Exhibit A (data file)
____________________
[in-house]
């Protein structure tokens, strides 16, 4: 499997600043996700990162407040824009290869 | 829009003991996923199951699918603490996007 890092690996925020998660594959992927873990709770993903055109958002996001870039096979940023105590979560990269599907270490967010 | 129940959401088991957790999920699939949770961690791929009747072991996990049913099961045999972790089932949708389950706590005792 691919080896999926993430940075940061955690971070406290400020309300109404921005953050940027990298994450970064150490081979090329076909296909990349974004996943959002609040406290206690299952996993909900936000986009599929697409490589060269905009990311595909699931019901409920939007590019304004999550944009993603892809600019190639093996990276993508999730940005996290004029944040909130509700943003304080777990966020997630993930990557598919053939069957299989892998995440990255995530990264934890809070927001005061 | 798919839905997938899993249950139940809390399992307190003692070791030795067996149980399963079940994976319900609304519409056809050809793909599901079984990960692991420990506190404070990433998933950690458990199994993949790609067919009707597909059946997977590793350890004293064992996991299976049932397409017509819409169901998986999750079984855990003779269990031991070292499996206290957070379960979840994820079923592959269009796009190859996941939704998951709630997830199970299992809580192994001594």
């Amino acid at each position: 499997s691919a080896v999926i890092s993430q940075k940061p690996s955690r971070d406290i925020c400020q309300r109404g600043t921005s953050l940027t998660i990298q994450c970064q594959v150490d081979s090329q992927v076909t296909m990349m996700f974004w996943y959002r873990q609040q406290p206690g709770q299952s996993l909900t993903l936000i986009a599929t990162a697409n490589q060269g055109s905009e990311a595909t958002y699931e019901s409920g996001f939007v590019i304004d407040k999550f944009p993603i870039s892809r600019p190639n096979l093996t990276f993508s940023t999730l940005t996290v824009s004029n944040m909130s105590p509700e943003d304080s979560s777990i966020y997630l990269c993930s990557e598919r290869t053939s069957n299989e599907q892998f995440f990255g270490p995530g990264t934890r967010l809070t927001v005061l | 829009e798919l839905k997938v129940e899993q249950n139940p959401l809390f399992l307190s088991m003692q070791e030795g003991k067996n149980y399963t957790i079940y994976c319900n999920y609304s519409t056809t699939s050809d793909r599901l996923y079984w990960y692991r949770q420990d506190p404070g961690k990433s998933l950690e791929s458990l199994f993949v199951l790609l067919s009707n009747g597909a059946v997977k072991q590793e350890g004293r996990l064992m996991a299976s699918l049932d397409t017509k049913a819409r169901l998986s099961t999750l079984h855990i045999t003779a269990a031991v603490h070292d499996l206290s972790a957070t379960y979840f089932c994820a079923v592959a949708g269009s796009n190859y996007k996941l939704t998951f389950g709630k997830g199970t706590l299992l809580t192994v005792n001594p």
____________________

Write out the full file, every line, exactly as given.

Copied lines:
[in-house]
């Protein structure tokens, strides 16, 4: 499997600043996700990162407040824009290869 | 829009003991996923199951699918603490996007 890092690996925020998660594959992927873990709770993903055109958002996001870039096979940023105590979560990269599907270490967010 | 129940959401088991957790999920699939949770961690791929009747072991996990049913099961045999972790089932949708389950706590005792 691919080896999926993430940075940061955690971070406290400020309300109404921005953050940027990298994450970064150490081979090329076909296909990349974004996943959002609040406290206690299952996993909900936000986009599929697409490589060269905009990311595909699931019901409920939007590019304004999550944009993603892809600019190639093996990276993508999730940005996290004029944040909130509700943003304080777990966020997630993930990557598919053939069957299989892998995440990255995530990264934890809070927001005061 | 798919839905997938899993249950139940809390399992307190003692070791030795067996149980399963079940994976319900609304519409056809050809793909599901079984990960692991420990506190404070990433998933950690458990199994993949790609067919009707597909059946997977590793350890004293064992996991299976049932397409017509819409169901998986999750079984855990003779269990031991070292499996206290957070379960979840994820079923592959269009796009190859996941939704998951709630997830199970299992809580192994001594």
């Amino acid at each position: 499997s691919a080896v999926i890092s993430q940075k940061p690996s955690r971070d406290i925020c400020q309300r109404g600043t921005s953050l940027t998660i990298q994450c970064q594959v150490d081979s090329q992927v076909t296909m990349m996700f974004w996943y959002r873990q609040q406290p206690g709770q299952s996993l909900t993903l936000i986009a599929t990162a697409n490589q060269g055109s905009e990311a595909t958002y699931e019901s409920g996001f939007v590019i304004d407040k999550f944009p993603i870039s892809r600019p190639n096979l093996t990276f993508s940023t999730l940005t996290v824009s004029n944040m909130s105590p509700e943003d304080s979560s777990i966020y997630l990269c993930s990557e598919r290869t053939s069957n299989e599907q892998f995440f990255g270490p995530g990264t934890r967010l809070t927001v005061l | 829009e798919l839905k997938v129940e899993q249950n139940p959401l809390f399992l307190s088991m003692q070791e030795g003991k067996n149980y399963t957790i079940y994976c319900n999920y609304s519409t056809t699939s050809d793909r599901l996923y079984w990960y692991r949770q420990d506190p404070g961690k990433s998933l950690e791929s458990l199994f993949v199951l790609l067919s009707n009747g597909a059946v997977k072991q590793e350890g004293r996990l064992m996991a299976s699918l049932d397409t017509k049913a819409r169901l998986s099961t999750l079984h855990i045999t003779a269990a031991v603490h070292d499996l206290s972790a957070t379960y979840f089932c994820a079923v592959a949708g269009s796009n190859y996007k996941l939704t998951f389950g709630k997830g199970t706590l299992l809580t192994v005792n001594p």